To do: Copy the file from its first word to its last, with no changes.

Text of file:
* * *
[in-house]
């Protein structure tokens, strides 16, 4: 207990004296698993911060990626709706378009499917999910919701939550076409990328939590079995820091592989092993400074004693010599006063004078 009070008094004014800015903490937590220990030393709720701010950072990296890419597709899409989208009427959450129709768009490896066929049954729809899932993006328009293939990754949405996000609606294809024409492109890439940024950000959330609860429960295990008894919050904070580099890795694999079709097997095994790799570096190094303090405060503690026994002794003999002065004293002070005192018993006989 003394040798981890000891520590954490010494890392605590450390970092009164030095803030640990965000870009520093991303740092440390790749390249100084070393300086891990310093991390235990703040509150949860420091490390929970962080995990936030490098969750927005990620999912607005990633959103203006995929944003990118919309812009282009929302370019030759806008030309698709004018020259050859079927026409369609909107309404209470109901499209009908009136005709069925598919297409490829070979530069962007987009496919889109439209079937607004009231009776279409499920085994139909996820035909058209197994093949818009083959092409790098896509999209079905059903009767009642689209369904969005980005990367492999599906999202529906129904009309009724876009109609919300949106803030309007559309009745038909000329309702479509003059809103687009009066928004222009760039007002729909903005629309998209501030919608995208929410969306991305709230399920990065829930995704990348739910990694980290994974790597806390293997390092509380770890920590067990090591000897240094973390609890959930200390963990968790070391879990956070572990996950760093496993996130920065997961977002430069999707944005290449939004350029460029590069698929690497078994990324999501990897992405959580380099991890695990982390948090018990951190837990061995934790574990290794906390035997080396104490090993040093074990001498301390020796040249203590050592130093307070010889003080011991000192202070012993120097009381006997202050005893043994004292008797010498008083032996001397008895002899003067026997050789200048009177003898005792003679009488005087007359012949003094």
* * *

[in-house]
């Protein structure tokens, strides 16, 4: 207990004296698993911060990626709706378009499917999910919701939550076409990328939590079995820091592989092993400074004693010599006063004078 009070008094004014800015903490937590220990030393709720701010950072990296890419597709899409989208009427959450129709768009490896066929049954729809899932993006328009293939990754949405996000609606294809024409492109890439940024950000959330609860429960295990008894919050904070580099890795694999079709097997095994790799570096190094303090405060503690026994002794003999002065004293002070005192018993006989 003394040798981890000891520590954490010494890392605590450390970092009164030095803030640990965000870009520093991303740092440390790749390249100084070393300086891990310093991390235990703040509150949860420091490390929970962080995990936030490098969750927005990620999912607005990633959103203006995929944003990118919309812009282009929302370019030759806008030309698709004018020259050859079927026409369609909107309404209470109901499209009908009136005709069925598919297409490829070979530069962007987009496919889109439209079937607004009231009776279409499920085994139909996820035909058209197994093949818009083959092409790098896509999209079905059903009767009642689209369904969005980005990367492999599906999202529906129904009309009724876009109609919300949106803030309007559309009745038909000329309702479509003059809103687009009066928004222009760039007002729909903005629309998209501030919608995208929410969306991305709230399920990065829930995704990348739910990694980290994974790597806390293997390092509380770890920590067990090591000897240094973390609890959930200390963990968790070391879990956070572990996950760093496993996130920065997961977002430069999707944005290449939004350029460029590069698929690497078994990324999501990897992405959580380099991890695990982390948090018990951190837990061995934790574990290794906390035997080396104490090993040093074990001498301390020796040249203590050592130093307070010889003080011991000192202070012993120097009381006997202050005893043994004292008797010498008083032996001397008895002899003067026997050789200048009177003898005792003679009488005087007359012949003094």